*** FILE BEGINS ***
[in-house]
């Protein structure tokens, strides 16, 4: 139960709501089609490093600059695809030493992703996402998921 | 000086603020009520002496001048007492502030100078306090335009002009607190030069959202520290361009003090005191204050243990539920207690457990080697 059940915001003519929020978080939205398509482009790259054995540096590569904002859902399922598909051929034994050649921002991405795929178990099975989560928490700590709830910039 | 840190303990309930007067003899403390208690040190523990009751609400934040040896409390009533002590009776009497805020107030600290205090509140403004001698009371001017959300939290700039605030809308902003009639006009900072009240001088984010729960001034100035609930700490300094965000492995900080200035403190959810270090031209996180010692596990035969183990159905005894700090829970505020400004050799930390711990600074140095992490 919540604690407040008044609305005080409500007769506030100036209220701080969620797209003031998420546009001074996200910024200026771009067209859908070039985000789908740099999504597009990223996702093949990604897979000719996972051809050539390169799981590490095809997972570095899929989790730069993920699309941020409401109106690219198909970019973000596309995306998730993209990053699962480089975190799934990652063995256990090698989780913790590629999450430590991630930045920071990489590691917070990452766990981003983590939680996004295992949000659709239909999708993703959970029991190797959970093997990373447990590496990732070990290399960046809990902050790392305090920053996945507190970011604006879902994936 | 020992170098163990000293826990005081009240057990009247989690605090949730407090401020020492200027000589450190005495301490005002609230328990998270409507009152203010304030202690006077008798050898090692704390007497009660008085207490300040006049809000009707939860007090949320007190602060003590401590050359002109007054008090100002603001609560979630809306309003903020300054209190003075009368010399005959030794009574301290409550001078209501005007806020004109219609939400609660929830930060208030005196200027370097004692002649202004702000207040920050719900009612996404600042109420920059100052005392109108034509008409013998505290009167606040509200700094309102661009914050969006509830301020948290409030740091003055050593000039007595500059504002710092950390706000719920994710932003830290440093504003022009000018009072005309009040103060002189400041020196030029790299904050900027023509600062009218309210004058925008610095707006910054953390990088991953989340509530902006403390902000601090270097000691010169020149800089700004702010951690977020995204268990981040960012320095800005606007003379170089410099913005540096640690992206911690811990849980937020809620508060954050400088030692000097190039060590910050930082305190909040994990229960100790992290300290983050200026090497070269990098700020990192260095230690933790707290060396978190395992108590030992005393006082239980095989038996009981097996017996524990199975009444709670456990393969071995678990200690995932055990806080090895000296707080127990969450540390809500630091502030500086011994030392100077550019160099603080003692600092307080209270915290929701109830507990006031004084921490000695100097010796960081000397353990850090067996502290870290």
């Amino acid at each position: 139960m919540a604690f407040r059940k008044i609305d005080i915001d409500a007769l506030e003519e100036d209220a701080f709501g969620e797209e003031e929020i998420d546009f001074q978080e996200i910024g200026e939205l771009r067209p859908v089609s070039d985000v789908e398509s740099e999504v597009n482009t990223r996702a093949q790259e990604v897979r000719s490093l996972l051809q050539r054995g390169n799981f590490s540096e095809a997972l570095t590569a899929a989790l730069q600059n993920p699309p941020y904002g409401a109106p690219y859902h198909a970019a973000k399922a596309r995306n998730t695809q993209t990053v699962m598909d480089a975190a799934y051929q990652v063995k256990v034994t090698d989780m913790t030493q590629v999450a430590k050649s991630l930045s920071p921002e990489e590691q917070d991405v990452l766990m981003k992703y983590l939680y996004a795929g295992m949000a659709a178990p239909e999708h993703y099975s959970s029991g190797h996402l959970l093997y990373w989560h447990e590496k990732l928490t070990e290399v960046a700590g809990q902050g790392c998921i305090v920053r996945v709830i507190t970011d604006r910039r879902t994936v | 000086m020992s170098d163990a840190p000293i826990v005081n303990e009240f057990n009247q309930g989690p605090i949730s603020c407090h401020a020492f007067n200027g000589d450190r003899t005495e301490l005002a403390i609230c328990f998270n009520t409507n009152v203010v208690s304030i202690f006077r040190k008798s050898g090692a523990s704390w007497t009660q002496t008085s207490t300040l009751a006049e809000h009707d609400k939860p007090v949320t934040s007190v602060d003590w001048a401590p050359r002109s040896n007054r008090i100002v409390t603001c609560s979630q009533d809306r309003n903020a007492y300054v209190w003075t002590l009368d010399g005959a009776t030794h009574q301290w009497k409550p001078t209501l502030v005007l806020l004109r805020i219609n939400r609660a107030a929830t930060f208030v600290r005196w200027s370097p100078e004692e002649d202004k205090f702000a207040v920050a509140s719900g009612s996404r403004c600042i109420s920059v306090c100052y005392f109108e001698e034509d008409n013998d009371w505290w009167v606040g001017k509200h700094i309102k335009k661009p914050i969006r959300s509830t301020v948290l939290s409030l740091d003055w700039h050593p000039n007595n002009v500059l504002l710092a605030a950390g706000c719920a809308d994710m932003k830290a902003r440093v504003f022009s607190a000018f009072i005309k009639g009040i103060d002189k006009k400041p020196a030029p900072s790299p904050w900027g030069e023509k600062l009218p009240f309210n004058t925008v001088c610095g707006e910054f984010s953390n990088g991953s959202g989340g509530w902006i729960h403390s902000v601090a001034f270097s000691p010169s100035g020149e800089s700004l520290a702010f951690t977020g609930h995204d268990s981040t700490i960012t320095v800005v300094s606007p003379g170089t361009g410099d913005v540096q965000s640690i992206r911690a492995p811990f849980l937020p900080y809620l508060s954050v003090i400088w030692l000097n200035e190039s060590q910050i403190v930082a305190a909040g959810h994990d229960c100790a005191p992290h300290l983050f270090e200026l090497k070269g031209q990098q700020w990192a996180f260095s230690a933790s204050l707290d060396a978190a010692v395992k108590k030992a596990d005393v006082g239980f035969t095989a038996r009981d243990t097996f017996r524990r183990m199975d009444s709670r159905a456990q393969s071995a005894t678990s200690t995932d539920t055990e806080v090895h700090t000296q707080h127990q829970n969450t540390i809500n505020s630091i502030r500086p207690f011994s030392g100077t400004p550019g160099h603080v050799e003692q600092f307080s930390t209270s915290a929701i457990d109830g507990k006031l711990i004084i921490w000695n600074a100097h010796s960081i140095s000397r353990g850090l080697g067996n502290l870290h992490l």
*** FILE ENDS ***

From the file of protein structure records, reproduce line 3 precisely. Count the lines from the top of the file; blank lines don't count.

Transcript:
């Amino acid at each position: 139960m919540a604690f407040r059940k008044i609305d005080i915001d409500a007769l506030e003519e100036d209220a701080f709501g969620e797209e003031e929020i998420d546009f001074q978080e996200i910024g200026e939205l771009r067209p859908v089609s070039d985000v789908e398509s740099e999504v597009n482009t990223r996702a093949q790259e990604v897979r000719s490093l996972l051809q050539r054995g390169n799981f590490s540096e095809a997972l570095t590569a899929a989790l730069q600059n993920p699309p941020y904002g409401a109106p690219y859902h198909a970019a973000k399922a596309r995306n998730t695809q993209t990053v699962m598909d480089a975190a799934y051929q990652v063995k256990v034994t090698d989780m913790t030493q590629v999450a430590k050649s991630l930045s920071p921002e990489e590691q917070d991405v990452l766990m981003k992703y983590l939680y996004a795929g295992m949000a659709a178990p239909e999708h993703y099975s959970s029991g190797h996402l959970l093997y990373w989560h447990e590496k990732l928490t070990e290399v960046a700590g809990q902050g790392c998921i305090v920053r996945v709830i507190t970011d604006r910039r879902t994936v | 000086m020992s170098d163990a840190p000293i826990v005081n303990e009240f057990n009247q309930g989690p605090i949730s603020c407090h401020a020492f007067n200027g000589d450190r003899t005495e301490l005002a403390i609230c328990f998270n009520t409507n009152v203010v208690s304030i202690f006077r040190k008798s050898g090692a523990s704390w007497t009660q002496t008085s207490t300040l009751a006049e809000h009707d609400k939860p007090v949320t934040s007190v602060d003590w001048a401590p050359r002109s040896n007054r008090i100002v409390t603001c609560s979630q009533d809306r309003n903020a007492y300054v209190w003075t002590l009368d010399g005959a009776t030794h009574q301290w009497k409550p001078t209501l502030v005007l806020l004109r805020i219609n939400r609660a107030a929830t930060f208030v600290r005196w200027s370097p100078e004692e002649d202004k205090f702000a207040v920050a509140s719900g009612s996404r403004c600042i109420s920059v306090c100052y005392f109108e001698e034509d008409n013998d009371w505290w009167v606040g001017k509200h700094i309102k335009k661009p914050i969006r959300s509830t301020v948290l939290s409030l740091d003055w700039h050593p000039n007595n002009v500059l504002l710092a605030a950390g706000c719920a809308d994710m932003k830290a902003r440093v504003f022009s607190a000018f009072i005309k009639g009040i103060d002189k006009k400041p020196a030029p900072s790299p904050w900027g030069e023509k600062l009218p009240f309210n004058t925008v001088c610095g707006e910054f984010s953390n990088g991953s959202g989340g509530w902006i729960h403390s902000v601090a001034f270097s000691p010169s100035g020149e800089s700004l520290a702010f951690t977020g609930h995204d268990s981040t700490i960012t320095v800005v300094s606007p003379g170089t361009g410099d913005v540096q965000s640690i992206r911690a492995p811990f849980l937020p900080y809620l508060s954050v003090i400088w030692l000097n200035e190039s060590q910050i403190v930082a305190a909040g959810h994990d229960c100790a005191p992290h300290l983050f270090e200026l090497k070269g031209q990098q700020w990192a996180f260095s230690a933790s204050l707290d060396a978190a010692v395992k108590k030992a596990d005393v006082g239980f035969t095989a038996r009981d243990t097996f017996r524990r183990m199975d009444s709670r159905a456990q393969s071995a005894t678990s200690t995932d539920t055990e806080v090895h700090t000296q707080h127990q829970n969450t540390i809500n505020s630091i502030r500086p207690f011994s030392g100077t400004p550019g160099h603080v050799e003692q600092f307080s930390t209270s915290a929701i457990d109830g507990k006031l711990i004084i921490w000695n600074a100097h010796s960081i140095s000397r353990g850090l080697g067996n502290l870290h992490l």